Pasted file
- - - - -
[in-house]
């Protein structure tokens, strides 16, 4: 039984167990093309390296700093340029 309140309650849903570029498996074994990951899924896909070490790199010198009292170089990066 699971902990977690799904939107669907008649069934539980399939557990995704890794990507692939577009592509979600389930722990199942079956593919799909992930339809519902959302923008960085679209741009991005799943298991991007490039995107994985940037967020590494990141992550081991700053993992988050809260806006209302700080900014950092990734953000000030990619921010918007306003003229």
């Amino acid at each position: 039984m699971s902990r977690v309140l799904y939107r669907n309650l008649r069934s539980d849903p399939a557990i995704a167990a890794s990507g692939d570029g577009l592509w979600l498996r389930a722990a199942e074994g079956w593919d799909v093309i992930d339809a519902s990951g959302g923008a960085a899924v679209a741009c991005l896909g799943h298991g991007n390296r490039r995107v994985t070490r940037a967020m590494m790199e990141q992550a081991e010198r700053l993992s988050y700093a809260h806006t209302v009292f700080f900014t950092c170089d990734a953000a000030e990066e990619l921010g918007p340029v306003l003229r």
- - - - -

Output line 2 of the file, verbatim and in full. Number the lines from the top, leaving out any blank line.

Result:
């Protein structure tokens, strides 16, 4: 039984167990093309390296700093340029 309140309650849903570029498996074994990951899924896909070490790199010198009292170089990066 699971902990977690799904939107669907008649069934539980399939557990995704890794990507692939577009592509979600389930722990199942079956593919799909992930339809519902959302923008960085679209741009991005799943298991991007490039995107994985940037967020590494990141992550081991700053993992988050809260806006209302700080900014950092990734953000000030990619921010918007306003003229």